You can verify startup parameters by selecting the Configure option for the server in SQL Server Enterprise Manager, and then clicking Parameters for SQL Server 6.5 as shown in this illustration.
The optional startup parameters you use for the SQL Server 7.0 server are not added to the SQL Server 7.0 configuration. You do not need to specify the –d or –e options on either SQL Server 6.x or SQL Server 7.0. The only options necessary are those that are not part of the existing SQL Server 6.x and SQL Server 7.0 startup parameters.
After you click Next in the Logon dialog box, a message warns that the SQL Server 6.x and SQL Server 7.0 installations will stop and restart.
Click Yes to continue. At that point, several background checks occur. You must correct any problems before you can continue with the SQL Server Upgrade Wizard. For a list of the checks that occur at this stage, see "Prepare the SQL Server 6.x Installation" earlier in this chapter.
The Code Page Selection dialog box appears.
The SQL Server Upgrade Wizard determines the code page in use by the SQL Server 6.x installation and recommends the code page to use during the upgrade. Do not change this selection unless you have been instructed to change it by Microsoft SQL Server Product Support or your ISV, or you have advanced experience with code page issues.
If you have selected a tape data transfer method, after you click Next, the Data Transfer dialog box appears.
In the Data Transfer dialog box, you can select which tape drive to use if you have multiple tape drives installed, whether to back up the SQL Server 6.x devices, and whether to delete the SQL Server 6.x devices:
Select the Backup 6. x devices before exporting data option if you want the SQL Server Upgrade Wizard to back up the data files (rather than backing them up before you begin the upgrade process, as was recommended). If you choose to be prompted, the SQL Server Upgrade Wizard prompts you when it is time to back up the SQL Server 6.x device files. If you select Automatically copy device files to the following location, click Browse, and then select a network location on which to save your data files. At the appropriate point in the wizard, all of the SQL Server 6.x devices are copied to this network share.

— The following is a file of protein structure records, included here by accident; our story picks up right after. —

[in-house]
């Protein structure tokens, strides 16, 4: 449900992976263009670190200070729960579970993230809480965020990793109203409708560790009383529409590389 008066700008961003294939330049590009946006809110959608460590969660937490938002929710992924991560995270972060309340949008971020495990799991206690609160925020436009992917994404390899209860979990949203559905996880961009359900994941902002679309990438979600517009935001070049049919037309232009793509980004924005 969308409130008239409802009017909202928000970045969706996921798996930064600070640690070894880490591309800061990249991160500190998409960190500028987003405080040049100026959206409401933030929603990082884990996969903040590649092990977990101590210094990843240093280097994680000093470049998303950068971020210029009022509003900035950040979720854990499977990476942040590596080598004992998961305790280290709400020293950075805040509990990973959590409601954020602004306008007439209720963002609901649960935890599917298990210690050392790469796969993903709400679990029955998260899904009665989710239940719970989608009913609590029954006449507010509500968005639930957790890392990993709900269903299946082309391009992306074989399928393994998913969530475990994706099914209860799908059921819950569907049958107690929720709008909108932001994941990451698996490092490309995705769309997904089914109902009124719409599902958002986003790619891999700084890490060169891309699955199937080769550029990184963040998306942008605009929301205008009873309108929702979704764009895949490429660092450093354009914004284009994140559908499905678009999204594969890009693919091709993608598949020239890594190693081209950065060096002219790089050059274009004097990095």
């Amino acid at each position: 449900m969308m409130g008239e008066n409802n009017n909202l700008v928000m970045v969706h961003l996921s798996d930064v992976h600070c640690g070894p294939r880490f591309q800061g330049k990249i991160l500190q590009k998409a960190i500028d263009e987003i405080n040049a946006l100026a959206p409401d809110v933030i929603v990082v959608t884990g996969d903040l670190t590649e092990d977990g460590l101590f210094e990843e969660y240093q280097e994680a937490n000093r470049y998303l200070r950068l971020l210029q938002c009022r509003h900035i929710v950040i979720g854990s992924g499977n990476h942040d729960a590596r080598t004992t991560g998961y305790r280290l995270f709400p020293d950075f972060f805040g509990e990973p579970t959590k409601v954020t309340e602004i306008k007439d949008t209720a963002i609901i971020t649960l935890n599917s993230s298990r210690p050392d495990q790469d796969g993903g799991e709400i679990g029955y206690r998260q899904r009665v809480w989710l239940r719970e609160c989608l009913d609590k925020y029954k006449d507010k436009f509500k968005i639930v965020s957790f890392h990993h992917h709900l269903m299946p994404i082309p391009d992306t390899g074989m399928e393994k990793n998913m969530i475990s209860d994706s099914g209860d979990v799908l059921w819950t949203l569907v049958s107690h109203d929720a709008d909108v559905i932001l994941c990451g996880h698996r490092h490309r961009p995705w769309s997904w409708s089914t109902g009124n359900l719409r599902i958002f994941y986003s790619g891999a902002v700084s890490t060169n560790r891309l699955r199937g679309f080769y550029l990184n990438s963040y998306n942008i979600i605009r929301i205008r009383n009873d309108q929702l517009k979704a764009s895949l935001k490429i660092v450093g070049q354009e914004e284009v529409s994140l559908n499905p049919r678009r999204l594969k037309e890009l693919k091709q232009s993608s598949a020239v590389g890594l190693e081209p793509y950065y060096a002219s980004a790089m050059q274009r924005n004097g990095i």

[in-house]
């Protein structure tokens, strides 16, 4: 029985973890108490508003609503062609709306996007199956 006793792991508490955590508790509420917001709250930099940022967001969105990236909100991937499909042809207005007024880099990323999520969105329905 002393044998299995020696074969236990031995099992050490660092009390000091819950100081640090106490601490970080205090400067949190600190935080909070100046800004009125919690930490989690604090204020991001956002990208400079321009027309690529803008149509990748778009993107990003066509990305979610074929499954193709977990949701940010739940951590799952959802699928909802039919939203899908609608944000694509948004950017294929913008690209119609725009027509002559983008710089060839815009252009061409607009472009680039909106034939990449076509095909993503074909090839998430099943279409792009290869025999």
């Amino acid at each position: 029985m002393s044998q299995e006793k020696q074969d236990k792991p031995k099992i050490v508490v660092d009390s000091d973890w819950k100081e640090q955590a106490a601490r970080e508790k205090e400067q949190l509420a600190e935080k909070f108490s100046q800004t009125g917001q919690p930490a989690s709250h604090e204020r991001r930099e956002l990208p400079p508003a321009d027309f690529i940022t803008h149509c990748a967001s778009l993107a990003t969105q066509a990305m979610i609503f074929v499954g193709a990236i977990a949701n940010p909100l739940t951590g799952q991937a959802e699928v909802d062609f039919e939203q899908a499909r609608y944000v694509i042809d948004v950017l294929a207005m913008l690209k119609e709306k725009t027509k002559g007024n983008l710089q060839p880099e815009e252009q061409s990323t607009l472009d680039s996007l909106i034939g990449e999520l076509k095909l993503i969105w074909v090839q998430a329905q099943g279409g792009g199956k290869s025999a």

If you select Delete 6. x devices before importing data, you must select how those devices will be deleted. Use this option if you do not have enough disk space to keep the SQL Server 6.x devices on the computer and to upgrade successfully to SQL Server 7.0. If you select Prompt before delete, you can choose to delete the SQL Server 6.x files. If you select Silent delete without prompt, the files are deleted.
Both of these options delete all of the SQL Server 6.x device files, including Master.dat. Use this option only if you are performing a complete upgrade of all databases to SQL Server 7.0. Make sure that you have backed up all of the SQL Server 6.x databases and the SQL Server 6.x device files before selecting this option.
If you click the Browse button next to Device for data transfer, the Detected Tape Drives dialog box lists the names of tape devices. Select the one you want to use to hold the data that will be exported from the SQL Server 6.x databases.
Click Next to view the Upgrade Databases to SQL Server 7.0 dialog box, in which you can select the databases you want to upgrade to SQL Server 7.0.
You should upgrade all of the databases in a single pass, which is the default configuration. If you run the SQL Server Upgrade Wizard multiple times, the databases that have been upgraded previously appear in the Exclude these databases list by default.
The model database is selected for upgrade so that custom users or objects in the SQL Server 6.x model database will transfer to in the SQL Server 7.0 model database. Upgrade the SQL Server 6.x model database even if you have not modified it.
A database marked offline cannot be upgraded until the database is placed back online. Additionally, raw partitions are not supported during upgrade; therefore, databases that use raw partitions do not appear in this dialog box.
Click Next to view the Database Creation dialog box.
By default, the SQL Server Upgrade Wizard creates databases and files for you in SQL Server 7.0 for each database you have selected to upgrade. The number and layout of the files in SQL Server 7.0 is similar to the number and location of files that are used in SQL Server 6.x. In most cases, this option is recommended for the upgrade.
However, you may want to review or edit the default. Click Edit to configure the names, sizes, and locations of the files.
If you want to see the entire dialog box, click Advanced. You can modify the name, location, and size of the file, as well as the autogrowth increment. Right-click each file you want to modify, and change the attributes as needed. Also, you can remove or add files or filegroups as appropriate for your server configuration. When you complete your changes, click Accept.
If you have created the databases in SQL Server 7.0, in the Database Creation dialog box, select Use databases already created in SQL Server 7.0. Using this option is not recommended. The databases are matched by name. If you select this option, make sure that the databases are large enough to hold the data when it is imported into SQL Server 7.0, and configure the database compatibility mode. In addition, you must have a sufficiently large tempdb, assign database ownership, and set the compatibility level of the databases to the version of the export server by using sp_dbcmptlevel dbname, 65 (use 60 if the export server is SQL Server 6.0).